ISLAMABAD (AP) — A group of American anti-war activists are in Pakistan to join a march into the country’s tribal belt to protest U.S. drone strikes in the rugged northwest territory. Their presence has energized organizers behind the protest but also added to concerns that Islamist militants will target the weekend event.
The two-day march — in reality a long convoy — is to be led by Imran Khan, the former cricket star-turned-politician who has become a top critic of the American drone strikes in Pakistan.
It is to start Saturday in Islamabad and end in a town in South Waziristan, a tribal region that has been a major focus of drone strikes as well as the scene of a Pakistani army offensive against militants.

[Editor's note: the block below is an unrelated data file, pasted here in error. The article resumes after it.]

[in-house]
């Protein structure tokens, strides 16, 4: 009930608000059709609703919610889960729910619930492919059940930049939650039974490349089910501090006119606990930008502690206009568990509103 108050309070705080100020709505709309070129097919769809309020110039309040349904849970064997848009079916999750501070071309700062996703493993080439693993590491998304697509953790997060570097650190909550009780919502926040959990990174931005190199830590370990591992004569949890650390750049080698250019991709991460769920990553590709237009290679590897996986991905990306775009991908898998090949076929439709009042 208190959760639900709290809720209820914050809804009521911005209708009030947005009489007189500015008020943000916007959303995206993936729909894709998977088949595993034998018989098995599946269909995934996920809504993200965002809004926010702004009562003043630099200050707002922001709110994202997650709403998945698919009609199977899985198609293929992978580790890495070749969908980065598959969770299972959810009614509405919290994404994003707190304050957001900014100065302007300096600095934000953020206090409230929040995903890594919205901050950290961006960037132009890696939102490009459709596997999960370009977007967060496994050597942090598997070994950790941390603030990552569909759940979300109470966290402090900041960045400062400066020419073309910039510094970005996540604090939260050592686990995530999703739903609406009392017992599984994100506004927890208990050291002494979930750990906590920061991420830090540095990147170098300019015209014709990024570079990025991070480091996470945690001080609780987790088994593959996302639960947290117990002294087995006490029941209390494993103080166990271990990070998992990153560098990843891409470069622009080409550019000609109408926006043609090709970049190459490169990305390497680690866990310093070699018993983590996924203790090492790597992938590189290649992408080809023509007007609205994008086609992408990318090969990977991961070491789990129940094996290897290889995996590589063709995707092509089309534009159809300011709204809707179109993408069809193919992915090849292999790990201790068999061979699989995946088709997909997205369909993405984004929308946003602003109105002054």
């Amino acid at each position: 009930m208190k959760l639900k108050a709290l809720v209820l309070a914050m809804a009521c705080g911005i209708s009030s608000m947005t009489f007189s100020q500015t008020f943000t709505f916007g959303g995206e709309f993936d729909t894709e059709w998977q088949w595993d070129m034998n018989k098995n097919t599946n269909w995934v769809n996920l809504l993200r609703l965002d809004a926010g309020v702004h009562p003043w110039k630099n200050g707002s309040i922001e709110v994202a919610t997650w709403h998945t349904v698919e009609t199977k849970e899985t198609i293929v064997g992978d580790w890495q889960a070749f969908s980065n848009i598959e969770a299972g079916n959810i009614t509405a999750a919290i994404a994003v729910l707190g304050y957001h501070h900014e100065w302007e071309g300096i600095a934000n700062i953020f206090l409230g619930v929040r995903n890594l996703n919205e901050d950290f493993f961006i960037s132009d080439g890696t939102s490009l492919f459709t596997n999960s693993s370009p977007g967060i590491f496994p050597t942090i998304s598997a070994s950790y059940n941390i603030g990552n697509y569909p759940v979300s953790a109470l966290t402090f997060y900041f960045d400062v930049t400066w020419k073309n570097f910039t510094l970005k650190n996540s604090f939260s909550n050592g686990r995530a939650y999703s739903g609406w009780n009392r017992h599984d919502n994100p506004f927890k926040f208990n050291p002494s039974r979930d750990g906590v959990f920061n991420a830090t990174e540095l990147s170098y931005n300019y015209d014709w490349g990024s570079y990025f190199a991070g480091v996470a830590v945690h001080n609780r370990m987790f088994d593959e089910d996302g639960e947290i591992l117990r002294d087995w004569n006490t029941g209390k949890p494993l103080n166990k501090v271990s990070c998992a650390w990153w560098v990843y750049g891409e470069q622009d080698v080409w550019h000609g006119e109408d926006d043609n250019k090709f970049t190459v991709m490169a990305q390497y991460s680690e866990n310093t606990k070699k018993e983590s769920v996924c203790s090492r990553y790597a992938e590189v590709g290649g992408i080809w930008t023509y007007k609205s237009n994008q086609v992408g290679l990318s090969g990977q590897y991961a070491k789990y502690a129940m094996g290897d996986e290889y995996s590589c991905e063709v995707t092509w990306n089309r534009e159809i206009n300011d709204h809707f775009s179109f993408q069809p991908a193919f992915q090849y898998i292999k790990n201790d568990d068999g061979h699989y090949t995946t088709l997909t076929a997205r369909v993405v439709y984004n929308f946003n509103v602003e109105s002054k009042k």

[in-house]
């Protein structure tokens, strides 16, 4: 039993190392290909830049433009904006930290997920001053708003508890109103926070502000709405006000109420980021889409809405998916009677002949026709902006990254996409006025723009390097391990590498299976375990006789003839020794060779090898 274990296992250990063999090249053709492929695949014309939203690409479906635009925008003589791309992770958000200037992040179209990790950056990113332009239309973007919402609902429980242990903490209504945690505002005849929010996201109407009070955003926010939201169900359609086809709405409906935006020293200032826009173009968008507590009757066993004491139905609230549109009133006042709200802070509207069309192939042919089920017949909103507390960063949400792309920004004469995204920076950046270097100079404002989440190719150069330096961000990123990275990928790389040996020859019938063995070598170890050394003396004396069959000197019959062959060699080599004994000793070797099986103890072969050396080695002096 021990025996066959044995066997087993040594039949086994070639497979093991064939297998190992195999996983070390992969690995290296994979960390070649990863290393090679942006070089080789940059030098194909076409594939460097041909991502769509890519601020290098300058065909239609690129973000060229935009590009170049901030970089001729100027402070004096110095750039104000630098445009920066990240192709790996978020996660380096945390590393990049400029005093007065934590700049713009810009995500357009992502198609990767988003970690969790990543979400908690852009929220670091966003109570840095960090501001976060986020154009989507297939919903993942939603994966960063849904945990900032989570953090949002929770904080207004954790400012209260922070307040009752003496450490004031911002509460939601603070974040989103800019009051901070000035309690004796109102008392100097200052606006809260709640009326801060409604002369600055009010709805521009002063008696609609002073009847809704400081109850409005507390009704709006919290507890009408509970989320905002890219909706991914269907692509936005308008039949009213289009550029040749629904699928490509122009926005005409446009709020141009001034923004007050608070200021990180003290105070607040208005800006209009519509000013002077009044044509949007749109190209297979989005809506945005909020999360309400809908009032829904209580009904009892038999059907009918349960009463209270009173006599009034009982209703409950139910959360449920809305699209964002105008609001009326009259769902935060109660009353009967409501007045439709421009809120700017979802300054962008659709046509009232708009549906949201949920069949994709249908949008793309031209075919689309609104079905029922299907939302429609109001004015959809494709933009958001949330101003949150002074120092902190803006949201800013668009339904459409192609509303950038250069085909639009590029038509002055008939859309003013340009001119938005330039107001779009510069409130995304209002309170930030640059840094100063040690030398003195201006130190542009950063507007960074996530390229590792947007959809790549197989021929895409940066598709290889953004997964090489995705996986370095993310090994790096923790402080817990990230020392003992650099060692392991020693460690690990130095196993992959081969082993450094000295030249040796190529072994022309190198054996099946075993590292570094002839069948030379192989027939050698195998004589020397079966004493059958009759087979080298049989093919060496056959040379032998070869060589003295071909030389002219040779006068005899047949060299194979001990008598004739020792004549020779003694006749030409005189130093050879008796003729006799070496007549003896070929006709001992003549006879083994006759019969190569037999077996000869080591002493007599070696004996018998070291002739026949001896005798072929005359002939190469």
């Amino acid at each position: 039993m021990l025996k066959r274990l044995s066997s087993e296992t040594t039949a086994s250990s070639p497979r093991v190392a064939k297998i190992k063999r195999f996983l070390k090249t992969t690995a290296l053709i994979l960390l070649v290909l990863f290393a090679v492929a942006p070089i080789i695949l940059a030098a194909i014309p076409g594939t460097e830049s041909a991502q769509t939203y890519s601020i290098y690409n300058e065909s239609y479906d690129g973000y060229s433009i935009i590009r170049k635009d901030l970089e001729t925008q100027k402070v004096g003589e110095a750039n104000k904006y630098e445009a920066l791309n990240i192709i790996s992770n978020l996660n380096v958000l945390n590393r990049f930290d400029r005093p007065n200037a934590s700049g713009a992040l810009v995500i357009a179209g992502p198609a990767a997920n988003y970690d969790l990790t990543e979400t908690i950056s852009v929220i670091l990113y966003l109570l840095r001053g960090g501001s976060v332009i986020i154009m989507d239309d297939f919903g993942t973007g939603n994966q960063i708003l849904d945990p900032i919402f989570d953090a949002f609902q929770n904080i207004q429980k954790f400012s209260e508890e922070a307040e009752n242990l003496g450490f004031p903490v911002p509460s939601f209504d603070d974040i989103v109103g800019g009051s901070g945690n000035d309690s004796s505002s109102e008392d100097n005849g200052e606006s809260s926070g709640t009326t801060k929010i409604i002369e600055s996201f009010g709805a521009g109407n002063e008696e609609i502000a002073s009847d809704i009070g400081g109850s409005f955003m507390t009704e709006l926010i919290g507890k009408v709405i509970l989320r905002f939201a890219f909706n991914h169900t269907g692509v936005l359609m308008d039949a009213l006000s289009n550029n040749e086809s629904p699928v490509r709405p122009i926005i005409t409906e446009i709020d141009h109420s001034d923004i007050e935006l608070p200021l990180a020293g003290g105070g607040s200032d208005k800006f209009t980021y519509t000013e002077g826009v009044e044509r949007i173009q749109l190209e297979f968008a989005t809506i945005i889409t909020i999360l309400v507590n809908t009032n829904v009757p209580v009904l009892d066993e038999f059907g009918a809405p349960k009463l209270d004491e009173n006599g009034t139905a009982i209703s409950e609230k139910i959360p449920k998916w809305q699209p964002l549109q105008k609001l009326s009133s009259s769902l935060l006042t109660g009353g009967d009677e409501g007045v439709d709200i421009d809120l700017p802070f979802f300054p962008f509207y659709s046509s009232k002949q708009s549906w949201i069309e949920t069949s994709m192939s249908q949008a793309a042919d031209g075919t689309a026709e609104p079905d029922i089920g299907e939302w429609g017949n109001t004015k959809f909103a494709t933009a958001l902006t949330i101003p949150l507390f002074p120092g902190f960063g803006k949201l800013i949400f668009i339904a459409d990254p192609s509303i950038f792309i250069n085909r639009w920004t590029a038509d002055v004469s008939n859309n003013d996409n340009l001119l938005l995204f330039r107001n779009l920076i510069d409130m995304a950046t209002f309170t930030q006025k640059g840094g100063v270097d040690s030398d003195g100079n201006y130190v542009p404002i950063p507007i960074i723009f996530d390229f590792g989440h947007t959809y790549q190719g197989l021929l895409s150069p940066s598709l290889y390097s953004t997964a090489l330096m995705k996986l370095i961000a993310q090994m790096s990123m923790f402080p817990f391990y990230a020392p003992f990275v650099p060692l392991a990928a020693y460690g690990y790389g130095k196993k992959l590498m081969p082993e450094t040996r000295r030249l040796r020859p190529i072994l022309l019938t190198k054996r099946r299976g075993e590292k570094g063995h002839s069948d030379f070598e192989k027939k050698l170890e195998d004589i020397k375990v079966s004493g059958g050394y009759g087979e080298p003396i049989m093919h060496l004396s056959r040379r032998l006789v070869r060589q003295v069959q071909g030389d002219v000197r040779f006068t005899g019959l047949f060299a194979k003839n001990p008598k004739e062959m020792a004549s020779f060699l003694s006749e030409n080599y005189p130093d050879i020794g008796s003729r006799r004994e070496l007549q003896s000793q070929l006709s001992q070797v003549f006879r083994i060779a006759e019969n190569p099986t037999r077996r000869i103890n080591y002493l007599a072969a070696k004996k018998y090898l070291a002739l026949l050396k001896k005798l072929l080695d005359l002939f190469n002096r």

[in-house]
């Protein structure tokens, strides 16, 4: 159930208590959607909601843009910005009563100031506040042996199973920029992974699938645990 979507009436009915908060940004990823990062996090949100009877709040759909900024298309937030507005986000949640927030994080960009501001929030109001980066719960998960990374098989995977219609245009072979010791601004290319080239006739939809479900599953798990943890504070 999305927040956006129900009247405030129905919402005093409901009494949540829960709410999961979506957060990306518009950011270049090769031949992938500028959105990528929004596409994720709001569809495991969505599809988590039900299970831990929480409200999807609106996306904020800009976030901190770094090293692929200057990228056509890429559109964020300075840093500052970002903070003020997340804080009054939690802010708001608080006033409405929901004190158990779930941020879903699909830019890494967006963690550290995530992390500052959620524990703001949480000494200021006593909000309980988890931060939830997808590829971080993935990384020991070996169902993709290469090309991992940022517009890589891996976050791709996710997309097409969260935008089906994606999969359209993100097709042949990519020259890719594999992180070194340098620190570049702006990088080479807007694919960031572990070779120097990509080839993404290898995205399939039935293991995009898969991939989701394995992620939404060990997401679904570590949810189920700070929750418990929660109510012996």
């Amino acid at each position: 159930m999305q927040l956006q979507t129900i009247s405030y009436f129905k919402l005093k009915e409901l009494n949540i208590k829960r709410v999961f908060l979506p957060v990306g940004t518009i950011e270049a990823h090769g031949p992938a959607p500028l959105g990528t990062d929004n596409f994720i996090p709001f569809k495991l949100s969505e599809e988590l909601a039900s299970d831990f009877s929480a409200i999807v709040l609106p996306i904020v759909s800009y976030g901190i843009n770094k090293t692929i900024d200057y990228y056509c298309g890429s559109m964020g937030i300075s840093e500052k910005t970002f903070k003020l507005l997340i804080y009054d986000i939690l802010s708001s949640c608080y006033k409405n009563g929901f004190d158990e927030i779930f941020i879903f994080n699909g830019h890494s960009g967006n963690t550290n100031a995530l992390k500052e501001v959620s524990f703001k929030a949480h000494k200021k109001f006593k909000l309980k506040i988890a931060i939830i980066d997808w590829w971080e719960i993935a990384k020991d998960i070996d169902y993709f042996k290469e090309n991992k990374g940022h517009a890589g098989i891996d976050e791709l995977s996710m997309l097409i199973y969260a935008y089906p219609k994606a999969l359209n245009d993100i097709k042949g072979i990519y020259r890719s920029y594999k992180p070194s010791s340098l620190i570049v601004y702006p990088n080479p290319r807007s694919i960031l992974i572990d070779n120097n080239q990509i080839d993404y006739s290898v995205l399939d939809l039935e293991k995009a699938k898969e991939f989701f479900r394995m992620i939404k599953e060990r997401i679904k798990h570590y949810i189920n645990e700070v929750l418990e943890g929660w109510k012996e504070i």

The American activists — around three dozen representatives of the U.S.-based activist group CODEPINK — along with Clive Stafford Smith, founder of the London-based legal advocacy organization Reprieve, want to march with Khan and publicize the plight of communities affected by the U.S. drones.
Ahead of the march, local media carried reports Friday of alleged suicide bombings planned against the demonstration and a pamphlet distributed in a town along the march route warned participants they would face danger. The main Pakistani Taliban faction issued a statement criticizing the event.